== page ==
My first new car was/is a Saturn Yellow 1974 cabriolet. I replaced the shocks with Bilstein's, replaced the front anti-roll bar with a heavy duty unit, added a rear anti-roll bar and replaced the antiquated muffler with a modern ceramic unit. I handles like a dream and has no trouble in traffic. Few people know what it is and assume it is an exotic Italian sports car. Well, it sort of is, right. Oh, the original convertible top is insulated and it gets 28 mpg and never overheats.
I've only had the chance to drive one, belonging to absolutely one of my greatest loves, for a year or so in San Francisco traffic, a long time ago. I loved the car, life interfered, and I went shopping for one years later when prices started to inflate. I still don't have one. As soon as I have more room........ Thanks for the memories. Wonderful cars. Stunning design.
I thought of Maxwell Smart, when "spy" and Karmann Ghia" were used in proximity. Never could understand how someone who had been driving a Sunbeam Tiger, could possibly be happy with a Ghia (or an Opel GT, for that matter).
I always wanted a Ghia convertible, until I drove one ( a 1974); it was like sitting in a bathtub - a tall-sided bathtub, at that. A few years later, I bought a new 1979 Beetle convertible; not as well-styled, perhaps, but a much better car to drive.
I saw a Type 34 once, back in the 1970's; when told it was a Karmann Ghia, I thought it must have been a very old one. Now, I find out they were not Beetle-based. Interesting, indeed.
My little Dolphin Blue 59 Lowlight Ghia gets lots of looks and comments where ever she goes. The Dolphin Blue is my favorite color for 59 Coupes. Won best of Class Stock Ghia at the VW de Elegance hosted by Rare Air a few years back. One of the few in the world that has the correct materials in the interior and the panels are heat seamed. I have since added a rather large engine but it appears like something an enthusiast would have done back in the day as it sports dual Zenith 32 ndix carbs and the Knecth air filters and still has a double pipe exhaust out back. Sits slightly lower than stock and has 4 wheel disk brakes. Lots of little added features to make it more drivable. I would add photos if that were an option. She is a beauty. Great story above
I feel I know a lot of Karmann Ghia History and was well aware of the Segre / Exner partnership in the development of one of the worlds most beautiful car designs. I did not now Segre's bio and very interesting life history. He really was a very interesting figure. Thank you Brendon. I have read much about KG's. My ownership history dates back to the mid 70's when I first earned the privilege to drive. Since then I have owned four, two 1970's and two 1967's. My all time favorite is "Sophia" (named after the Italian actress). She is my 1967 Coupe. I have owned her for 24 years. Sophia underwent a body off restoration and was finished to a high driver/show quality condition in 2006. You cannot be shy driving a Ghia. They draw flocks wherever they go! Thanks for writing one of the better article's on the history behind the Karmann Ghia. And thanks to Heinz Nordhoff for giving it the green light!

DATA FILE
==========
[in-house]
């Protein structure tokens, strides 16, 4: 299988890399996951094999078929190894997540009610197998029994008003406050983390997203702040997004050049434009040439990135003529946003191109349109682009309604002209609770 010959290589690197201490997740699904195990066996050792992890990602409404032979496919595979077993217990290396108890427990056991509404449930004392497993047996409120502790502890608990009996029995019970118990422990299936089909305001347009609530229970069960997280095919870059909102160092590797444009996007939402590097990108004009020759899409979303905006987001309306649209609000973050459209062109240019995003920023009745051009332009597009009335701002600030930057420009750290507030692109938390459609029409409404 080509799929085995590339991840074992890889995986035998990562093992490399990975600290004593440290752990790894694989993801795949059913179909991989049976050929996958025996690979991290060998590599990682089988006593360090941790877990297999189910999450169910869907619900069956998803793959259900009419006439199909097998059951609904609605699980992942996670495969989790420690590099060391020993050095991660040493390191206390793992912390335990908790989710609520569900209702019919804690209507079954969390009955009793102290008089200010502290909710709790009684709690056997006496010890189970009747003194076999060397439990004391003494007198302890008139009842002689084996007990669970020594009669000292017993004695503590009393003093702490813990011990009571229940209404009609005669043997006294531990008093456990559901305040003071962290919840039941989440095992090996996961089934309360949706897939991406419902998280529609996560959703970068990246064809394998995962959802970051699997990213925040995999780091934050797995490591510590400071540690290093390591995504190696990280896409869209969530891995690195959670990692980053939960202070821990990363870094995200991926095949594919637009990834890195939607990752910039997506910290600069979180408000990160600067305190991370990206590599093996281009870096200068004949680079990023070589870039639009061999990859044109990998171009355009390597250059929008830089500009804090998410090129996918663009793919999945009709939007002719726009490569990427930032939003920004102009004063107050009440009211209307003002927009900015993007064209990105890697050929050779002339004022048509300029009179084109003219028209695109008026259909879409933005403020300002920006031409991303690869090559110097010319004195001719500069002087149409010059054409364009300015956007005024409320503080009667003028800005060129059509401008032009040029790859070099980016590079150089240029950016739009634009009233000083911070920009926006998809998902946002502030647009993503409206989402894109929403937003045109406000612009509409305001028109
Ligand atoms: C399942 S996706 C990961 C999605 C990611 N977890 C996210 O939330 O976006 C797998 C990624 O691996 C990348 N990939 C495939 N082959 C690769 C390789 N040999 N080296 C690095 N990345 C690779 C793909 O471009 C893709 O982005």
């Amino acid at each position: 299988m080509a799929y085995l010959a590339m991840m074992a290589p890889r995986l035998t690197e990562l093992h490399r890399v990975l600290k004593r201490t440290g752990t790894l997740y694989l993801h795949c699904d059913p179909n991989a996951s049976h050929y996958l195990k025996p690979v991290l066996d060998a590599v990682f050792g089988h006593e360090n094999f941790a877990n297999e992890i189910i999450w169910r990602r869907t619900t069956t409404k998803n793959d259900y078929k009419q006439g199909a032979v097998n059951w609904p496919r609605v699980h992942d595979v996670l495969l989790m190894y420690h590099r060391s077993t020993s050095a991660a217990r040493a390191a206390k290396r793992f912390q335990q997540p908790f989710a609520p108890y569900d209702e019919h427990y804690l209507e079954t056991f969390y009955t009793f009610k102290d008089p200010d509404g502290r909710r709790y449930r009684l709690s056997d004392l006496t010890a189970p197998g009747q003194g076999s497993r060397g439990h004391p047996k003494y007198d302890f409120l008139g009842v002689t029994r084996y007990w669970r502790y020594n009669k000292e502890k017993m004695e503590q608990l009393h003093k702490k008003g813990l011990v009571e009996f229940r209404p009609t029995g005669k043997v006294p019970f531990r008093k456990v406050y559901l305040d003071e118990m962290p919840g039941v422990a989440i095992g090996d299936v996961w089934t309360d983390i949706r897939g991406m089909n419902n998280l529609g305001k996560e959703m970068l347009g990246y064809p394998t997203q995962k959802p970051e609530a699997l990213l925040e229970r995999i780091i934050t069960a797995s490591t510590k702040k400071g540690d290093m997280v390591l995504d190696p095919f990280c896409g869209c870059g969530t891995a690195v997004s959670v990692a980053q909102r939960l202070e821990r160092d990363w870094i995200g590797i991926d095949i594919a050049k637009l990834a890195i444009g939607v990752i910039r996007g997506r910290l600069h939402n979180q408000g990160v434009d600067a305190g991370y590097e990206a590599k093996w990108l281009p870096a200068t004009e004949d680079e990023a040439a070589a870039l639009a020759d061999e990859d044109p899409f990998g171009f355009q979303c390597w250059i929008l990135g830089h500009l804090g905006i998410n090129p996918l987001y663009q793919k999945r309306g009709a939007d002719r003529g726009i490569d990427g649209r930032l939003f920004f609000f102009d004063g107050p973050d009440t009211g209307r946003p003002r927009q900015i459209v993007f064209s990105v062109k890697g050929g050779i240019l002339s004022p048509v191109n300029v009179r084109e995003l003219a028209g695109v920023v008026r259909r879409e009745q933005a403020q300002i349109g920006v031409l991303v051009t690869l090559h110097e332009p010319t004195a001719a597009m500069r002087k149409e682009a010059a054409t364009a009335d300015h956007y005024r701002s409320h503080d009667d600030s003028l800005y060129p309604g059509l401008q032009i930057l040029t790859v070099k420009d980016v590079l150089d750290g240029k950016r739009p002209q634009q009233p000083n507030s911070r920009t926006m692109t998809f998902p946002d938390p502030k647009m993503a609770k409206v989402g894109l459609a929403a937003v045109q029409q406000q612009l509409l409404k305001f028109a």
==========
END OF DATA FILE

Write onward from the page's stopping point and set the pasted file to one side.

I bought a 1957 hardtop in 1972 for about $400. Drove it through college then first several years on the job. Probably put over 70,000 miles on it. Only did routine maintenance to it. Sold it in 1977 for $450 and thought I was making a killing on the deal! Now, I think, not so much! I should have kept that darn car!*&^%$#@
Great story - I had no idea of the Luigi Segre connection, what a life he led. I drove a 1974 KG droptop during my "collegiate sports car" phase in the early-mid 1980's, initially for the simple reason that being based on the reliable VW Beetle, it would (presumably) be more reliable than the English & Italian sports cars of the time (not their best time period). It was painted that same green Porsche 911's often were. With this, and deluxe wheel covers (with Wolfsburg crest) it easily masqueraded as a Porsche. I just told people "oh, it's a '74 Speedster" and kept smiling.....
Acceleration wasn't exhilarating, but I didn't mind as it NEVER let me down. Great fun on windy roads, and with that rear-engine traction, graceful on slippery/snowy ones too. After many miles, and many more smiles, I have a life-long affinity for them, and other rear-engined cars too. Of all the cars I have owned/sold, it is the one I missed the most. THANKS for publishing this.
Great bit of history which I did not know. I had a '69 KG coupe, bought from the original owner in 1987. I had the original sales receipt and owner's manual. The manual said, "Top speed, 82 MPH." They did not lie! It liked to cruise at 70. It had a '74 dual-port engine, which I had rebuilt just after I bought the car. Say what you will about being down on power, I spent a lot of time tailgating guys on rice rockets around the North Georgia mountains in that car.
An excellent article about a wonderful car! As a Ghia owner, I still bristle at comments regarding the KG as being a 'poor man's Porsche'. The sentiment is alluded to in the article ("If you’re looking for a sleek, air-cooled 2+2, but can’t swing a Porsche 911, maybe a slightly hot-rodded Karmann Ghia will fit the bill."). The Karmann Ghia stands on its own merit and occupies its position in the marketplace because it is an interesting and enjoyable automobile.